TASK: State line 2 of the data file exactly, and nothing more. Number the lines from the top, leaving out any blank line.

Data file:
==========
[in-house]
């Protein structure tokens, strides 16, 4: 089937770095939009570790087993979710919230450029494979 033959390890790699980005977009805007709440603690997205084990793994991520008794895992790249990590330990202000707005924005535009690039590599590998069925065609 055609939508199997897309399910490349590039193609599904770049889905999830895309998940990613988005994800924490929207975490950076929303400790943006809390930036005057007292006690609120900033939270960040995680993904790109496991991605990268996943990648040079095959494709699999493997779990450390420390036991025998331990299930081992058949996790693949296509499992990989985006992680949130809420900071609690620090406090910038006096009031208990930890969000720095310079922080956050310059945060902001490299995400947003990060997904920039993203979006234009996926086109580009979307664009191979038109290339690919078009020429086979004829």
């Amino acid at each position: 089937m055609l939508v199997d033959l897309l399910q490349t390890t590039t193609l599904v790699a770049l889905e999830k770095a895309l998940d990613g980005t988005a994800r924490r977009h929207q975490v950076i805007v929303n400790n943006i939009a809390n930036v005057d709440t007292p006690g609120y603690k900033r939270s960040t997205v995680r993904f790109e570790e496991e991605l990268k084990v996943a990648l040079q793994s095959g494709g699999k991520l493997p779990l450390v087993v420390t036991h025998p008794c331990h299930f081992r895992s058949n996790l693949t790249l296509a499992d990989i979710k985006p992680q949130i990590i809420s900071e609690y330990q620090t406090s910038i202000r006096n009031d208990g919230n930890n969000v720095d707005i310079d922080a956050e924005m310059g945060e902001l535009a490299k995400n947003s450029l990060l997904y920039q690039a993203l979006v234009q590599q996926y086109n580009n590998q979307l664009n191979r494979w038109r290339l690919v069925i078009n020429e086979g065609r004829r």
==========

């Protein structure tokens, strides 16, 4: 089937770095939009570790087993979710919230450029494979 033959390890790699980005977009805007709440603690997205084990793994991520008794895992790249990590330990202000707005924005535009690039590599590998069925065609 055609939508199997897309399910490349590039193609599904770049889905999830895309998940990613988005994800924490929207975490950076929303400790943006809390930036005057007292006690609120900033939270960040995680993904790109496991991605990268996943990648040079095959494709699999493997779990450390420390036991025998331990299930081992058949996790693949296509499992990989985006992680949130809420900071609690620090406090910038006096009031208990930890969000720095310079922080956050310059945060902001490299995400947003990060997904920039993203979006234009996926086109580009979307664009191979038109290339690919078009020429086979004829």